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A new period in workplace history: introducing Menstrual Leave
A lot of women dread ‘that time of the month’. It can be painful and involve heavy bleeding, mood swings and heightened sensitivity, but menstruation can also create a lot of shame and the need to hide from the world. Unfortunately, some women don’t feel they can take the time to recuperate.
In fact, according to a recently published Dutch study, the stigma surrounding a woman’s menstrual cycle is so great, many women continue to go to work in spite of a painful or challenging period. Needless to say, their focus is compromised and, as a result, the quality of work deteriorates. The study found that this presenteeism – or working while unwell – is a key reason why, on average, menstrual symptoms account for almost nine days in lost productivity per woman each year.
Employers are taking notice of this phenomenon and recognising that menstrual symptoms are ‘real’ and women shouldn’t be expected to suffer in silence every month.
Many organisations around the world are now actively implementing Menstrual Leave so that women can benefit from time off without the need to access their Sick Leave.
“When a woman has her period, she’s not sick, so using her Sick Leave isn’t appropriate – or fair.”
A worldwide movement that began in Victoria, Australia
Mary Crooks AO,
Victorian Women's Trust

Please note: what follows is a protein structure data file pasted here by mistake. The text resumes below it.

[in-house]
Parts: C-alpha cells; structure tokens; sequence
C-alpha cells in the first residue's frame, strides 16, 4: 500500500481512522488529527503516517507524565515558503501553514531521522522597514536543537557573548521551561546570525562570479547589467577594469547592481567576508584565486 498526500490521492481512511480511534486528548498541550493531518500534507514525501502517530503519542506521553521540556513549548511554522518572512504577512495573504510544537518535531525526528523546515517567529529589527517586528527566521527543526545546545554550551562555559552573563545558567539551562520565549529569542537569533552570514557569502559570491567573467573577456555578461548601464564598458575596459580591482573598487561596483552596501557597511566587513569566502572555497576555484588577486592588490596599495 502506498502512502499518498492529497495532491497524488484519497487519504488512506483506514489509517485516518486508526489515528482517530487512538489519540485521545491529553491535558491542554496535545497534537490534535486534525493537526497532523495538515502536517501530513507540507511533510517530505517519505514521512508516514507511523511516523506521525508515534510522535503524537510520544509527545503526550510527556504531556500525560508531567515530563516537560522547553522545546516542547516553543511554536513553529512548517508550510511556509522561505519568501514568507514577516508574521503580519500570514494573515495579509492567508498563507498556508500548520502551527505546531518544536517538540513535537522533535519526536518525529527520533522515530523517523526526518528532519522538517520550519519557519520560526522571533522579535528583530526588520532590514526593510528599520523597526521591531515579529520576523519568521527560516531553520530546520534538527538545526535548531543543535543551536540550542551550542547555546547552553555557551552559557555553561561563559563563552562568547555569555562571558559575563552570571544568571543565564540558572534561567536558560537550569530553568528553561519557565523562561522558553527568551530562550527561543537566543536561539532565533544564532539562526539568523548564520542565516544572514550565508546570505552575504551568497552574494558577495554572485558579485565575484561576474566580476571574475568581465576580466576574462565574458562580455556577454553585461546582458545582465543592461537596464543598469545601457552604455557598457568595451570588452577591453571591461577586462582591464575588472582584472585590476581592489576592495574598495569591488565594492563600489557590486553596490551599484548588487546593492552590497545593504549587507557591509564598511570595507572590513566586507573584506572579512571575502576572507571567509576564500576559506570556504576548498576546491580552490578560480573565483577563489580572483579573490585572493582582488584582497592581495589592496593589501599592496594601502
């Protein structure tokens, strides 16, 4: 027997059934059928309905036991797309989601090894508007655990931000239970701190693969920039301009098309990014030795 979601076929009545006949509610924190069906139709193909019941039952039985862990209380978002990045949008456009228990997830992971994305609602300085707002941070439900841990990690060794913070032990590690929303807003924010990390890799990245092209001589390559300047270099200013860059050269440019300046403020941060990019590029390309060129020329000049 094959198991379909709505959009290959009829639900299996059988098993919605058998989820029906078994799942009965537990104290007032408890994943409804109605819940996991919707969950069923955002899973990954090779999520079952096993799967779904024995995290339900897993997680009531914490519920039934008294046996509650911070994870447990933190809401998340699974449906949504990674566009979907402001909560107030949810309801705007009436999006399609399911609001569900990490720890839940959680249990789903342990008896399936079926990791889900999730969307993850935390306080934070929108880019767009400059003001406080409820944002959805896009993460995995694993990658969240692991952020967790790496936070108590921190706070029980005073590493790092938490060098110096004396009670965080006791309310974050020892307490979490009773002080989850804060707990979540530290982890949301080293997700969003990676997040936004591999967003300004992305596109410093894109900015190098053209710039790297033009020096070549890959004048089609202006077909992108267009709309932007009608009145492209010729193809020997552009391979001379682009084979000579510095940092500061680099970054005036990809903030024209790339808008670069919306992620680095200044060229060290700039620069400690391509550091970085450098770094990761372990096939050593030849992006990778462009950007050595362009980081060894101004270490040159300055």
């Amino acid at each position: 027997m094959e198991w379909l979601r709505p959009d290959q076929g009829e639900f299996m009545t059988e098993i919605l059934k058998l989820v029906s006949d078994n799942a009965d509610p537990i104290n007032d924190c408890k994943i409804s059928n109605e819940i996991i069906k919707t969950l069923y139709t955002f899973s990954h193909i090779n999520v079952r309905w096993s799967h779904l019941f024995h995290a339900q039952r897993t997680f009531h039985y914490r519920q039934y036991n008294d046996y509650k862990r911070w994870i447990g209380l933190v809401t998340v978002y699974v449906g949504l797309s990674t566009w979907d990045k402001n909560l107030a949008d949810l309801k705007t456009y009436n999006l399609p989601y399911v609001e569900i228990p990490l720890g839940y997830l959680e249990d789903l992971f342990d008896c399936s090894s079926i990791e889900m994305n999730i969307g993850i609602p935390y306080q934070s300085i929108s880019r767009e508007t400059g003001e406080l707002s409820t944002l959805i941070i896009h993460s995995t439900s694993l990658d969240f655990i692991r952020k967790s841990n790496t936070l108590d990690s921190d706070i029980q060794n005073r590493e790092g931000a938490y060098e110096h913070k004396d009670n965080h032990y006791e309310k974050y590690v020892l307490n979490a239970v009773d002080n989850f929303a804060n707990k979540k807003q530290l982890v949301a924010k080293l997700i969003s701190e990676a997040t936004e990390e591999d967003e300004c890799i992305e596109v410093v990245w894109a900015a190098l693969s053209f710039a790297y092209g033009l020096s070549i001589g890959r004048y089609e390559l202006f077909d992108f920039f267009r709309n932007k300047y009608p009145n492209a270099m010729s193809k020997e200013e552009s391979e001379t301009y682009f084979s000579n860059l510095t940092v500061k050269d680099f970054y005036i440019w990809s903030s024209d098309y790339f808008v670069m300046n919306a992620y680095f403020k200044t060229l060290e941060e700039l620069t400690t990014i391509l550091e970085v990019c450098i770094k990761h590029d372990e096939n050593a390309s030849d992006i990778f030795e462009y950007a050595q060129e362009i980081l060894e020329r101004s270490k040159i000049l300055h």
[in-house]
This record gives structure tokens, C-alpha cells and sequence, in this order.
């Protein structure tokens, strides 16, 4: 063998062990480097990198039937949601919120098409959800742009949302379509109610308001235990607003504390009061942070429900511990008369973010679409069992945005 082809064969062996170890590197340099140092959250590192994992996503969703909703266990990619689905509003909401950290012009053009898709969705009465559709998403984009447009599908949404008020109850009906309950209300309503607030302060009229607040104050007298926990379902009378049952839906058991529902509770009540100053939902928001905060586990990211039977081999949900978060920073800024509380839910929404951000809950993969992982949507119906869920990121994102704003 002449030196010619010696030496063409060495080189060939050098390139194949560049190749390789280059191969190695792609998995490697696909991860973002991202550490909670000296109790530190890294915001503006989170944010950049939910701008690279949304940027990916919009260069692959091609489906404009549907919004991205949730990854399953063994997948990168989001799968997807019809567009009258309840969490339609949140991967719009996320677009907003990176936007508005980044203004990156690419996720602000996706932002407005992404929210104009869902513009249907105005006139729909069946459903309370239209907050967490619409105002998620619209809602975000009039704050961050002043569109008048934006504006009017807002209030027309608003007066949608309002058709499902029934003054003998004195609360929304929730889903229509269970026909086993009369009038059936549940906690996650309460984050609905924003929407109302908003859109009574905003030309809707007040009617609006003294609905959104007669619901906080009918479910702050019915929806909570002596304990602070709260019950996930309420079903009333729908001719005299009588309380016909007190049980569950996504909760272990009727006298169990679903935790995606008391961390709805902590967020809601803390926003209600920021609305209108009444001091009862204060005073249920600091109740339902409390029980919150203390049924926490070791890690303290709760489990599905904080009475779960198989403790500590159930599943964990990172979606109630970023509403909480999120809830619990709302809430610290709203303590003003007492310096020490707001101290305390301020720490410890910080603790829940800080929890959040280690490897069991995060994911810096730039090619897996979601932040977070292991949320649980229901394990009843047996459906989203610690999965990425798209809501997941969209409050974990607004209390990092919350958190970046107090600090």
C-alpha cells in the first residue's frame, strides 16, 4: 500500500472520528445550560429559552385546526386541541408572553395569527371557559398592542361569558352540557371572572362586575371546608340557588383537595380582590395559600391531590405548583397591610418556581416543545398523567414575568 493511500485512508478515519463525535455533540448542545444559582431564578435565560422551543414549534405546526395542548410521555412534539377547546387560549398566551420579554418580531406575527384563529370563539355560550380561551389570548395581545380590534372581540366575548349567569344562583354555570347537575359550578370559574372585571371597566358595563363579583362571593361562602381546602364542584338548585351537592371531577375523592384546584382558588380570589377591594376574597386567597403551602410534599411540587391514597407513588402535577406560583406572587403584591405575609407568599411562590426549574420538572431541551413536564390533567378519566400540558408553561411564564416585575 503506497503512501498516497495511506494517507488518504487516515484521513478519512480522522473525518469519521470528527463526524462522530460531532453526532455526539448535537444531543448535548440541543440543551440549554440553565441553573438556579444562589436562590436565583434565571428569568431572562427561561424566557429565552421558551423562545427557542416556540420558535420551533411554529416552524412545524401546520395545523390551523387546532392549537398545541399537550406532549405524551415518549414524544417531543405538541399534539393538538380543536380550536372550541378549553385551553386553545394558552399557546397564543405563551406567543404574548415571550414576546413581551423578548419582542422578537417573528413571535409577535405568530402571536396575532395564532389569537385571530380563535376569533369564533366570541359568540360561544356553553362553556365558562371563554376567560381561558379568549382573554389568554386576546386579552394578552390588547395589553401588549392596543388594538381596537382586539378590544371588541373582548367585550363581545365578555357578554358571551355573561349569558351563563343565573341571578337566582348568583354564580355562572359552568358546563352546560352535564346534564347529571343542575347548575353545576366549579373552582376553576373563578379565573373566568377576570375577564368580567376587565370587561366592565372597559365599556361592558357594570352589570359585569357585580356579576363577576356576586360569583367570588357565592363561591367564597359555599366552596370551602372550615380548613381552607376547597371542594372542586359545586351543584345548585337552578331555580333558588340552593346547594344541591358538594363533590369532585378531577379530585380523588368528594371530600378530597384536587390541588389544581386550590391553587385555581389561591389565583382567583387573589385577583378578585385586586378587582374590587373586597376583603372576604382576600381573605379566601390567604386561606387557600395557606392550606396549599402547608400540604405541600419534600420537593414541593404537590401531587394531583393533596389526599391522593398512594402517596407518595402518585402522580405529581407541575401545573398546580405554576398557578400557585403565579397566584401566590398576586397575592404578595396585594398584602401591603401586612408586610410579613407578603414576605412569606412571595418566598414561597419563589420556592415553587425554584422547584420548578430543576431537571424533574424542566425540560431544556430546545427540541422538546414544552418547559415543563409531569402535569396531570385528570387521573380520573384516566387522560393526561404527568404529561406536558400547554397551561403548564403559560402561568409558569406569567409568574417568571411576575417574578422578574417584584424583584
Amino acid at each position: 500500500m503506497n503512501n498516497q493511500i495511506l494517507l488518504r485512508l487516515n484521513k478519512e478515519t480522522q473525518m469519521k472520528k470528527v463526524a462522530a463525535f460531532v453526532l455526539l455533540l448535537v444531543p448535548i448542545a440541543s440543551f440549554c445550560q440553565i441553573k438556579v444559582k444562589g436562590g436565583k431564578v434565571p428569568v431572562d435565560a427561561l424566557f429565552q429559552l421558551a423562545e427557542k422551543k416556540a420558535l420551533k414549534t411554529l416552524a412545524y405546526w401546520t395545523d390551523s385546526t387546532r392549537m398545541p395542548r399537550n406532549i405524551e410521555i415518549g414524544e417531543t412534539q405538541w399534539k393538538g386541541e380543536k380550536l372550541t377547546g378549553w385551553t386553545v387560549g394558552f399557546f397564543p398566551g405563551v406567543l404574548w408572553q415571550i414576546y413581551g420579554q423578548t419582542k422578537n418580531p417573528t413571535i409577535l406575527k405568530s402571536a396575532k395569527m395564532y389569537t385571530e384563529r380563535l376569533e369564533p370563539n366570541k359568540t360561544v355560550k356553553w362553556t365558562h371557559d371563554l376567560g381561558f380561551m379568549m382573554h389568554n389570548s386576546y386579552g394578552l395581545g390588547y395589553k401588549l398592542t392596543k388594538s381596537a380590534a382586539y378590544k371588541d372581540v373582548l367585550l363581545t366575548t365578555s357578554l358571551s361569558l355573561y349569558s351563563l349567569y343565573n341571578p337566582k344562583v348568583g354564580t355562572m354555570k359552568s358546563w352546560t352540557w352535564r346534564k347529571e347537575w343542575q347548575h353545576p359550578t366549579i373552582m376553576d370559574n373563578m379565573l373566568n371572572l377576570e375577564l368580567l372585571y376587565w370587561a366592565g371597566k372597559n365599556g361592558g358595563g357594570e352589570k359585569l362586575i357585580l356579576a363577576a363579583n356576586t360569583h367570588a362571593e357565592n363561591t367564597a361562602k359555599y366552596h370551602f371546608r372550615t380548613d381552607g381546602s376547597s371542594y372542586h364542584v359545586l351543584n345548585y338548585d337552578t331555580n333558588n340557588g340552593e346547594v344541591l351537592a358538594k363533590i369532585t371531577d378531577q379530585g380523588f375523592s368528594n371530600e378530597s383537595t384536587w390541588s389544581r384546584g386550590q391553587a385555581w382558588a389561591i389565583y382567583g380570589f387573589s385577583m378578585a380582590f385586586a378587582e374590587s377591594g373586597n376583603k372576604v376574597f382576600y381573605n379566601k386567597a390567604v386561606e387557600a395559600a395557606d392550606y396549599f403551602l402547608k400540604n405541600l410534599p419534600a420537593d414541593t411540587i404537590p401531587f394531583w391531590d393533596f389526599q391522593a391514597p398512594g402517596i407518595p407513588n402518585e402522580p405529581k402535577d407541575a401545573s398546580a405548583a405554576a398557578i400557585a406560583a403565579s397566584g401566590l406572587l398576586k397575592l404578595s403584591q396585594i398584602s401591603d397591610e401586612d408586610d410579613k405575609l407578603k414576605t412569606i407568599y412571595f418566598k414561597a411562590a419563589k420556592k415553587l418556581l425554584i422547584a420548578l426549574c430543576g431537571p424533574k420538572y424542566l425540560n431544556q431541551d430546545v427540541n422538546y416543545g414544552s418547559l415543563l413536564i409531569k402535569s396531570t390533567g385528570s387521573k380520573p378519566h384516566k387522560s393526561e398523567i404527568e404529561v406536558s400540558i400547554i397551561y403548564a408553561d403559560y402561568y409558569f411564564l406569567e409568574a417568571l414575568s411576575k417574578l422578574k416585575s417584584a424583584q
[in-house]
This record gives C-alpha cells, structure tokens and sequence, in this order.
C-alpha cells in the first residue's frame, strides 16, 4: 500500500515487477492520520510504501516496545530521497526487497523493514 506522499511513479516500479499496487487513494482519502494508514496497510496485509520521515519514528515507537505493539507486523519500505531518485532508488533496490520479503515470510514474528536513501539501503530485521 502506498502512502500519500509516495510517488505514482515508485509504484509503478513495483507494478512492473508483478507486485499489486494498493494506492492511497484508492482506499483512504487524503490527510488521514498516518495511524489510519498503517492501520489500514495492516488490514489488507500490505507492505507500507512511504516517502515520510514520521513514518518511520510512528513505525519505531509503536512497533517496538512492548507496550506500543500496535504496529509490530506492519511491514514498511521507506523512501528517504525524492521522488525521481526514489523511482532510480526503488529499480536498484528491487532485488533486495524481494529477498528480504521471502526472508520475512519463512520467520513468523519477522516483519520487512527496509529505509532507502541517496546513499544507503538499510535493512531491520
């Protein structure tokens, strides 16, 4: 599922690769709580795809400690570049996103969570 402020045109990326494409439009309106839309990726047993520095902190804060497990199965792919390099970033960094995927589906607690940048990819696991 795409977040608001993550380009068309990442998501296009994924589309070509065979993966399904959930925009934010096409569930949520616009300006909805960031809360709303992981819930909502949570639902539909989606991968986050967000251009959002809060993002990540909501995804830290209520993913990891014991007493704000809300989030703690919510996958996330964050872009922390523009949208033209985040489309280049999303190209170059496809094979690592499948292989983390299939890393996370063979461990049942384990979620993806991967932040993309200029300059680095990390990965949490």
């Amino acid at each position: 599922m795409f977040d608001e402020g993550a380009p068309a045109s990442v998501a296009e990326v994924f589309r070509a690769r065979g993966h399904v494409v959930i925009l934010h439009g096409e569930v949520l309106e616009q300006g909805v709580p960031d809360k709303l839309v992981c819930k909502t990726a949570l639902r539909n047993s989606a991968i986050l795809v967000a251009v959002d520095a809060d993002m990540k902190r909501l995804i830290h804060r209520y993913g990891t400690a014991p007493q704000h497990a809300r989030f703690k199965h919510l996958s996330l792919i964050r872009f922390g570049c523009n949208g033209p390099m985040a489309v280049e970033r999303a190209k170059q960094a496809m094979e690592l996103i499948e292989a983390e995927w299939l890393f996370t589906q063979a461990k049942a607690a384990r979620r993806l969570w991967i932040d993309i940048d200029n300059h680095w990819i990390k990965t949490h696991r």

Spearheading this important workplace change for women all over the world, is Mary Crooks AO and her team at the Victorian Women’s Trust. As Executive Director of the Trust since 1986, Mary played an instrumental role in shining a light on the need for Menstrual Leave.
We had the pleasure of speaking with Mary recently on the ‘quiet revolution’ that began with a simple meeting in her office eight years ago. Here’s what Mary had to say:
“In 2013 menstrual education was very non-mainstream, almost on the fringes.
So when a group of menstrual educators approached the Victorian Women’s Trust with their proposal to join forces, we weren’t convinced. But they were very impressive. They’d been working for years with women and girls in the area of positive menstrual education. At that time, all they wanted was a formal credential of their work. I leant forward and I said, “Surely we can do better than that.”
The shame surrounding menstruation deserved more attention – and taboo-busting.
We started off by surveying close to 3,500 women globally and it was the biggest of its kind. We asked women about their experiences and attitudes towards menstruation and menopause. The results rocked us. I had made the erroneous assumption that savvy young women would have a much more liberated approach to their own menstrual cycle. But this wasn’t the case. The awkwardness, stigma and embarrassment that was present in my generation, still exists today. Women are not in touch with their cycle despite having children, and I’m in that category; I soldiered on through menopause thinking, this was my lot.
“Menstrual Leave creates happier workplaces where men and women understand and respect each other more.”
The results overwhelmingly pointed to the fact that most women are ill-informed and burdened.
We’re also not supported and largely quite ignorant about our bodies when it comes to menstruation. It seems that we just accept the stigma that goes with our monthly cycle, unfortunately, when we do this, we’re denying ourselves as women.
The stigma and embarrassment women feel around their period is real and damaging.